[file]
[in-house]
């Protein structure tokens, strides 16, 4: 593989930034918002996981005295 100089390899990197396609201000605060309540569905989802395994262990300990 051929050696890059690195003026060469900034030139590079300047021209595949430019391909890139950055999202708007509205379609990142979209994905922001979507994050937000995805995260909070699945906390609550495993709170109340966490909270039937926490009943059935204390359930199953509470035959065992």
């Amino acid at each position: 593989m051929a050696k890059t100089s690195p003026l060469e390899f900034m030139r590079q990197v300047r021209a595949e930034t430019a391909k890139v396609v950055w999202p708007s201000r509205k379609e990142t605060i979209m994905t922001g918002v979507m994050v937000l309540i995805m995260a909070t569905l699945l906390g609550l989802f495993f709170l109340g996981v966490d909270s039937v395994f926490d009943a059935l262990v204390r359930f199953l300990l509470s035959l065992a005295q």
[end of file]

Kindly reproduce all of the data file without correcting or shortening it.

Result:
[in-house]
């Protein structure tokens, strides 16, 4: 593989930034918002996981005295 100089390899990197396609201000605060309540569905989802395994262990300990 051929050696890059690195003026060469900034030139590079300047021209595949430019391909890139950055999202708007509205379609990142979209994905922001979507994050937000995805995260909070699945906390609550495993709170109340966490909270039937926490009943059935204390359930199953509470035959065992």
């Amino acid at each position: 593989m051929a050696k890059t100089s690195p003026l060469e390899f900034m030139r590079q990197v300047r021209a595949e930034t430019a391909k890139v396609v950055w999202p708007s201000r509205k379609e990142t605060i979209m994905t922001g918002v979507m994050v937000l309540i995805m995260a909070t569905l699945l906390g609550l989802f495993f709170l109340g996981v966490d909270s039937v395994f926490d009943a059935l262990v204390r359930f199953l300990l509470s035959l065992a005295q």